Origins of Ninjutsu
The Tengu as Ancestors of the Ninja
Demons of the forest. Tengu 👺 (Japanese
sky dog, mythical creatures from Japanese history). Winged, long-nosed mythical creatures that lived hidden deep in the cursed forests of Japan.
Frightened, the residents told each other stories about the Ninja. The tengu would be their ancestors and would have taught them martial arts. Mages, sorcerers, demons. A Ninja is immortal, invulnerable, can walk through walls, fly, disappear whenever he pleases and nobody can defeat him.
The shadow warriors of Japan enjoyed their reputation because it gave them some privacy from the curious and protected their anonymity.
And not infrequently a young Samurai who had to fight a Ninja for the first time died. And not because he could fight better, but because his fear paralyzed him and superstition manipulated him.
Origins in China
There are still many uncertainties about the beginnings of Ninjutsu. The very first origins are most likely in mainland China. So the ideas were brought to Japan from China by refugees.
The existence of Ninjutsu in Korea and China (Lin Kuei Hing Su To) speaks for this.
The 2000-year-old war classic Sun Tzu, The Art of War (c. 400 to 320 BC) is probably one of the first works dealing with espionage. This script was brought to Japan around 600 AD and integrated into the early days of Ninjutsu. Furthermore, Indian and Tibetan influences have flowed into Ninjutsu (e.g. the kuji in, mantra, mikkyō, or mandala).
The First Shinobi
The prince regent Shōtoku Taishi (572-622 AD) was the first to use agents to find out about the true background of controversial issues. Under his reign, the name Ninjutsu or shinobi no jutsu also came about.
One of Shōtoku’s generals, Otomo no Saijin, achieved some great victories through the use of scouts and the information they gleaned. Shōtoku Taishi then proclaimed this warrior shinobi, which means to hide or to camouflage.
Originally Ninjutsu was probably only pure scouting. During the Heian period (794-1192) it developed into a deadly art.
Ninjutsu and Buddhism
After the death of Shōtoku, a cruel dispute broke out between Buddhists and Shintoists in Japan. Both teachings claimed to be the new state religion. This dispute ended in a civil war. A yamabushi by the name of Enno no Gyōja went public and tried to restore order through a new branch of Buddhism, the shugendō. Religion was very popular with the people. Fearing that the yamabushi would usurp state power, the nobility raised a large force against them.
Faced with this superiority, the priests retreated to the mountains around Kyōto and continued their war according to Chinese military tactics.
The Warriors From the Mountains
Incredible stories are told about the yamabushi who have always eluded the troops during the years of persecution.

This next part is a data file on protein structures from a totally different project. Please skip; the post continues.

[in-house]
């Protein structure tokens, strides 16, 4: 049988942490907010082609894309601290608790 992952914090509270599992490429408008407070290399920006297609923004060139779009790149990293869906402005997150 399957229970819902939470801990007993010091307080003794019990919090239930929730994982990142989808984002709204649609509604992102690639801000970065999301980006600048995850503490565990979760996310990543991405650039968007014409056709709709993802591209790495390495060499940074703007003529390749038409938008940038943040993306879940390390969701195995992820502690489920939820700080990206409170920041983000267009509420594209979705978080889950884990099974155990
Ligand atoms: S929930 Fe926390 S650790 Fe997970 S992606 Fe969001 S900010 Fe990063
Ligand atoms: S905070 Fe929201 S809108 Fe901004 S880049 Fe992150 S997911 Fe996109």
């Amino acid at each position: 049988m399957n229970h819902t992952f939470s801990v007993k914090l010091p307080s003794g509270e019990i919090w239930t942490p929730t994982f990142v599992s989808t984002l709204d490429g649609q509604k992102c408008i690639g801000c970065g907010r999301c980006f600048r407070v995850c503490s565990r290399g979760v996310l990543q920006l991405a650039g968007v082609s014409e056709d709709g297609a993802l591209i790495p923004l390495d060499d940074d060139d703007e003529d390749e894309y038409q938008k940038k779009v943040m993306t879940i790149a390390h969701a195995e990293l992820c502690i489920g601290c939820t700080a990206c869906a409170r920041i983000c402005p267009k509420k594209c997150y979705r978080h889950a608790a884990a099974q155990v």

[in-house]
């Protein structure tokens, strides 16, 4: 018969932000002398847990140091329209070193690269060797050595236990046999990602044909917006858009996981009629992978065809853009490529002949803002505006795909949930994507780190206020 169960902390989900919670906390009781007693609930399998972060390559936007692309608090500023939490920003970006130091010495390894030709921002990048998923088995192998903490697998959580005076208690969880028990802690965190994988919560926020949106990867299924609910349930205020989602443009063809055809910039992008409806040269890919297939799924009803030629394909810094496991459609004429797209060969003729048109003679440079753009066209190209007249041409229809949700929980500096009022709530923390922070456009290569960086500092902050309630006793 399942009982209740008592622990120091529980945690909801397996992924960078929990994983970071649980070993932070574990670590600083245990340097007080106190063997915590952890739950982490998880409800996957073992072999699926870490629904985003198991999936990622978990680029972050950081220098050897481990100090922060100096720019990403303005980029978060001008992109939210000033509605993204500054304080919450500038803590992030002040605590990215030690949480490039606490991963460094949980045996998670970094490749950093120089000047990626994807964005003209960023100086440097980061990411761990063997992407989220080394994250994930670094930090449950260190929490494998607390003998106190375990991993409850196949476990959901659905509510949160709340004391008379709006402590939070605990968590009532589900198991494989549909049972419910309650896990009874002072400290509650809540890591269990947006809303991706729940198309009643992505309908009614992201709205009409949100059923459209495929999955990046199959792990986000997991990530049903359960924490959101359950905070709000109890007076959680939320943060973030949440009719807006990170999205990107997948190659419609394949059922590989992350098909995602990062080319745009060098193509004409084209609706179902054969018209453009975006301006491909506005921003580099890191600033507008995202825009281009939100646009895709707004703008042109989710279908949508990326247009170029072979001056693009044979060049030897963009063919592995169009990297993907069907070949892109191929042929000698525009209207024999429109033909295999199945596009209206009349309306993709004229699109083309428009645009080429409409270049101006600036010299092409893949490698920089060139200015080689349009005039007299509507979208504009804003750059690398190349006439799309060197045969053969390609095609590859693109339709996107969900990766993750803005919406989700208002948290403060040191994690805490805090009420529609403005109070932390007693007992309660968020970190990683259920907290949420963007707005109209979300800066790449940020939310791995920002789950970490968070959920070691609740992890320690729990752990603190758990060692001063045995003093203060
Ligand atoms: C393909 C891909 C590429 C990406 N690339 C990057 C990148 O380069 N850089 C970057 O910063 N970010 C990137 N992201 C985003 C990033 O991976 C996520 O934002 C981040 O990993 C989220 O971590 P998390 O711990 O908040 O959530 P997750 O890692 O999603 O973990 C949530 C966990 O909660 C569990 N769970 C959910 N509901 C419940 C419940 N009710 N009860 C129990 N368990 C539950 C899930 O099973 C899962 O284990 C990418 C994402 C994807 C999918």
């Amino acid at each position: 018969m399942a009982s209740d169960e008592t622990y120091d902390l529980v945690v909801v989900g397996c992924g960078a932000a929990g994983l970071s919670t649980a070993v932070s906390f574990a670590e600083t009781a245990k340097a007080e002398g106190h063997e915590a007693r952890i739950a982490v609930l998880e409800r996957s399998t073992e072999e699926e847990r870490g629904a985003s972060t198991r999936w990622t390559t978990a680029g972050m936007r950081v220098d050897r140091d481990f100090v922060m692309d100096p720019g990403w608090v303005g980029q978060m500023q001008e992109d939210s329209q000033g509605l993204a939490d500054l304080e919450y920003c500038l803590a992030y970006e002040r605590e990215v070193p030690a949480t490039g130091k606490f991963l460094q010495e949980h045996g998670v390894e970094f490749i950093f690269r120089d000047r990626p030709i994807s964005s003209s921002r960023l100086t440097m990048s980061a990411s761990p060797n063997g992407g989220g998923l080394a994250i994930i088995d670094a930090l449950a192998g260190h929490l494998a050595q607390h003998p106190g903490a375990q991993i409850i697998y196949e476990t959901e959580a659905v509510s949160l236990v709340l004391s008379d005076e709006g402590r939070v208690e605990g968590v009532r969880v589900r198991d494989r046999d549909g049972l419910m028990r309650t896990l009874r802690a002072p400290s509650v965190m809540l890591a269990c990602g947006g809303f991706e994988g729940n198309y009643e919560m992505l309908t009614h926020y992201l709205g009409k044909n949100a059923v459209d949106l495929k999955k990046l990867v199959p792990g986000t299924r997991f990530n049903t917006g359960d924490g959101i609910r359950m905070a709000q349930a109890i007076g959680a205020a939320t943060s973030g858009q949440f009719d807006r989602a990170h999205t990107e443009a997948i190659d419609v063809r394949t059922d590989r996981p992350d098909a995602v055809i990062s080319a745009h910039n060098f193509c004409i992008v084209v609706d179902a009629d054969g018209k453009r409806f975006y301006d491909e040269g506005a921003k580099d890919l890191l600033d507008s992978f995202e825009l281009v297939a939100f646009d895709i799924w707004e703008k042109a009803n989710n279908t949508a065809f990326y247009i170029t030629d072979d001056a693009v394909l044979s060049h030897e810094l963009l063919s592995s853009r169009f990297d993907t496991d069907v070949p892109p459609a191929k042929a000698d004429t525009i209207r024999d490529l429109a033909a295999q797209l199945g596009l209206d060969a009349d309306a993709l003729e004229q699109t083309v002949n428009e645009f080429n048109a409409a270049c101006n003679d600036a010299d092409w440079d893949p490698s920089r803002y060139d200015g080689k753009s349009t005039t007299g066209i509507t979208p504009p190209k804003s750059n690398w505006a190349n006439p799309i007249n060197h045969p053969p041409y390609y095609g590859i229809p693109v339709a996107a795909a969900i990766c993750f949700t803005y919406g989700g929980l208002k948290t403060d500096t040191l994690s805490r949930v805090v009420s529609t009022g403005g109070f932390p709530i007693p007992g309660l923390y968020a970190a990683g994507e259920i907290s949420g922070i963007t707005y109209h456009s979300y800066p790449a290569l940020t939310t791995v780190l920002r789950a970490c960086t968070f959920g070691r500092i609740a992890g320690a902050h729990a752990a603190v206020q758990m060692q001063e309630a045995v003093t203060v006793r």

They could walk over hot coals, dip their hands in boiling water without suffering burns, put out sudden conflagrations, boil cold water in seconds, or else bind the swords of their enemies so tightly in the saya (scabbard) that no power could pull them out. This shugendō, the way of miraculous achievement through asceticism, protected the warrior monks from the troops.
From them, the Ninja also learned to master the mudra (finger signs), a series of 81 finger gestures that can control specific areas of the psyche. In this way, the Ninja have been able to control emotions such as fear, hunger, cold, and pain, sharpen their senses and concentrate. The mudra originally come from India and mean seal or sign. They are physical expressions of a certain state of consciousness.
In Ninjutsu, however, only 9 gestures were used, which were called kuji in, the 9 basic gestures of the hand.
In the Heian period (794-1185) omyodō (divination and astrology) was introduced to Japan, which was another step forward for Ninjutsu.
The omyodō was an ancient comprehensive science composed of the elements of Chinese divination and astrology.
The Role of the Ninja in the Middle Ages
By the Middle Ages, Ninjutsu was slowly evolving in a different direction. Rarer still did students learn the deep fundamentals of shugendō and other sciences, for it often took a lifetime to become nearly perfect in any of these techniques.
Many princes, such as the powerful Genji family (the name for the Minamoto) maintained close contact with the warriors of the mountains. And more often the services of the Ninja were in demand for smaller reconnaissance missions. At this point, no concept such as Ninja or Ninjutsu had emerged, it took some time before the members of these clans saw themselves as a Ninja.
New aspects have been added to improve Ninjutsu and train agents faster. The older arts, which were difficult and laborious to learn, were slowly being replaced by physical and psychological feats, optical illusions, and sleight of hand.
Refined techniques, efficient martial arts, sufficiently tested for their lethality, and body control made the Ninja a nearly invincible fighter whose reputation sowed fear and terror in the ranks of his enemies.
It was not until the middle of the Heian period that Ninjutsu was firmly established.
The Hattori family laid the foundation for their Iga Ninjutsu school in Iga Province.